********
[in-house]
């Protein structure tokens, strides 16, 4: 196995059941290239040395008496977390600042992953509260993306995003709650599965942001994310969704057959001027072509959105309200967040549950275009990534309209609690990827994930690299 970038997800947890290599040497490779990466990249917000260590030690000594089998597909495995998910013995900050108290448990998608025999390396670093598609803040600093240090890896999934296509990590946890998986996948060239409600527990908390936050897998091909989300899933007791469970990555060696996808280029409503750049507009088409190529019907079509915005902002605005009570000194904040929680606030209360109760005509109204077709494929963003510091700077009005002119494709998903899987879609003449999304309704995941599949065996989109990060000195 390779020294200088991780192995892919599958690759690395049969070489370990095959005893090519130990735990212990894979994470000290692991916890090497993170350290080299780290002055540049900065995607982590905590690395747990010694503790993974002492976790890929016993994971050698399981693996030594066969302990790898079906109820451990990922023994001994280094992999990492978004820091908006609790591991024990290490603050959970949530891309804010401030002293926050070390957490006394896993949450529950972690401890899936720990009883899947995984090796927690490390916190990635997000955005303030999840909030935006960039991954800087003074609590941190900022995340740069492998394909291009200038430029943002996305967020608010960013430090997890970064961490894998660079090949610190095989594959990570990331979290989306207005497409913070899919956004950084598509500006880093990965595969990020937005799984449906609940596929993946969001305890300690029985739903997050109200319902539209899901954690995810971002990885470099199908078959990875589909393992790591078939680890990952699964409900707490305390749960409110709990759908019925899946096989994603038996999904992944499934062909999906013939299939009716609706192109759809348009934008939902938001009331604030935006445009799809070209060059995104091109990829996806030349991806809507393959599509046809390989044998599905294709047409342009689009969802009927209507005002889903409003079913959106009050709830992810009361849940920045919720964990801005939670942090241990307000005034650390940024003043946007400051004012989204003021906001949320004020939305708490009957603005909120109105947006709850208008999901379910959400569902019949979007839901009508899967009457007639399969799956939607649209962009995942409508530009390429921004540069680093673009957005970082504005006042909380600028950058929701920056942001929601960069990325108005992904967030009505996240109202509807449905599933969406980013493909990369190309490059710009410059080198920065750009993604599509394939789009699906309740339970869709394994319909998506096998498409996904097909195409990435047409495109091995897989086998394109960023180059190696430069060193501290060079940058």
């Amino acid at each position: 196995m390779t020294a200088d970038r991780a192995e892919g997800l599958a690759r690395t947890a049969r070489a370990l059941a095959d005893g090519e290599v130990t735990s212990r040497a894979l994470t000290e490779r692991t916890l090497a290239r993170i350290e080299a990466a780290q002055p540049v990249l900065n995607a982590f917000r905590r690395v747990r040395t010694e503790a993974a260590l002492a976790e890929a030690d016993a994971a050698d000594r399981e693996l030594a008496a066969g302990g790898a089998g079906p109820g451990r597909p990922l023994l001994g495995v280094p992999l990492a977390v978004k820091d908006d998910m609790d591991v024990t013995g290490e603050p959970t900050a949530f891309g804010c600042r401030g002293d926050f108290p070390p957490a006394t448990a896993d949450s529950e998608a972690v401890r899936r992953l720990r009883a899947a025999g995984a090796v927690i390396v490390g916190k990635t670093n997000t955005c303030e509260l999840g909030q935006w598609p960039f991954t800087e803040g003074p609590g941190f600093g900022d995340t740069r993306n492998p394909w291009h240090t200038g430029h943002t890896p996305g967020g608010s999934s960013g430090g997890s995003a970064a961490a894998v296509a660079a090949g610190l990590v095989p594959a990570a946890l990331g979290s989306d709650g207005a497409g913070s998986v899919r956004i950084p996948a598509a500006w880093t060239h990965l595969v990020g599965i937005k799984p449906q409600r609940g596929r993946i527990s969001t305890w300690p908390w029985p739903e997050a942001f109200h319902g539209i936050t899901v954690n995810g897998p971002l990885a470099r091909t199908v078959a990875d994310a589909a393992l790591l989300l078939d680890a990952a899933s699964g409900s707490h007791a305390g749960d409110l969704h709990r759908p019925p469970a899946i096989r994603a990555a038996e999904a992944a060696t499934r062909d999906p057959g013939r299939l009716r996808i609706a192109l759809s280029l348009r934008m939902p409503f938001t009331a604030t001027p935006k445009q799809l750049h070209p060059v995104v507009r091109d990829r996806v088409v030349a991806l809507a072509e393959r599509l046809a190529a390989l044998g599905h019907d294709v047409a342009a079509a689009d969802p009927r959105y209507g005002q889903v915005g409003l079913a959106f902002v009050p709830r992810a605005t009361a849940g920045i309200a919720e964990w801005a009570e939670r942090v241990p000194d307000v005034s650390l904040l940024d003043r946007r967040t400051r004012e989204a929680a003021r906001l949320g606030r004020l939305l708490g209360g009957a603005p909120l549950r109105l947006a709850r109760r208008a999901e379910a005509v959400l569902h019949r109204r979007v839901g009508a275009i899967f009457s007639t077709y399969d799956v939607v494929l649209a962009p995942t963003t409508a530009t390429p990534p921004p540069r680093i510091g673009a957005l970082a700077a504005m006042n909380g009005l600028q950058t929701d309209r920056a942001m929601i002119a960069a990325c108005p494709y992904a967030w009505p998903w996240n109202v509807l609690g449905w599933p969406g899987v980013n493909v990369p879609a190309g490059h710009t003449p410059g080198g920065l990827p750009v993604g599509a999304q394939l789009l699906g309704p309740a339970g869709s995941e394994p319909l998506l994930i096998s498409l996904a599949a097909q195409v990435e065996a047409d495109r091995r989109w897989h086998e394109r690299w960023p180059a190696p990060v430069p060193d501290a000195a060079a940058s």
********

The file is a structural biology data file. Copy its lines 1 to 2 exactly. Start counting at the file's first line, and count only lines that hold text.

[in-house]
């Protein structure tokens, strides 16, 4: 196995059941290239040395008496977390600042992953509260993306995003709650599965942001994310969704057959001027072509959105309200967040549950275009990534309209609690990827994930690299 970038997800947890290599040497490779990466990249917000260590030690000594089998597909495995998910013995900050108290448990998608025999390396670093598609803040600093240090890896999934296509990590946890998986996948060239409600527990908390936050897998091909989300899933007791469970990555060696996808280029409503750049507009088409190529019907079509915005902002605005009570000194904040929680606030209360109760005509109204077709494929963003510091700077009005002119494709998903899987879609003449999304309704995941599949065996989109990060000195 390779020294200088991780192995892919599958690759690395049969070489370990095959005893090519130990735990212990894979994470000290692991916890090497993170350290080299780290002055540049900065995607982590905590690395747990010694503790993974002492976790890929016993994971050698399981693996030594066969302990790898079906109820451990990922023994001994280094992999990492978004820091908006609790591991024990290490603050959970949530891309804010401030002293926050070390957490006394896993949450529950972690401890899936720990009883899947995984090796927690490390916190990635997000955005303030999840909030935006960039991954800087003074609590941190900022995340740069492998394909291009200038430029943002996305967020608010960013430090997890970064961490894998660079090949610190095989594959990570990331979290989306207005497409913070899919956004950084598509500006880093990965595969990020937005799984449906609940596929993946969001305890300690029985739903997050109200319902539209899901954690995810971002990885470099199908078959990875589909393992790591078939680890990952699964409900707490305390749960409110709990759908019925899946096989994603038996999904992944499934062909999906013939299939009716609706192109759809348009934008939902938001009331604030935006445009799809070209060059995104091109990829996806030349991806809507393959599509046809390989044998599905294709047409342009689009969802009927209507005002889903409003079913959106009050709830992810009361849940920045919720964990801005939670942090241990307000005034650390940024003043946007400051004012989204003021906001949320004020939305708490009957603005909120109105947006709850208008999901379910959400569902019949979007839901009508899967009457007639399969799956939607649209962009995942409508530009390429921004540069680093673009957005970082504005006042909380600028950058929701920056942001929601960069990325108005992904967030009505996240109202509807449905599933969406980013493909990369190309490059710009410059080198920065750009993604599509394939789009699906309740339970869709394994319909998506096998498409996904097909195409990435047409495109091995897989086998394109960023180059190696430069060193501290060079940058």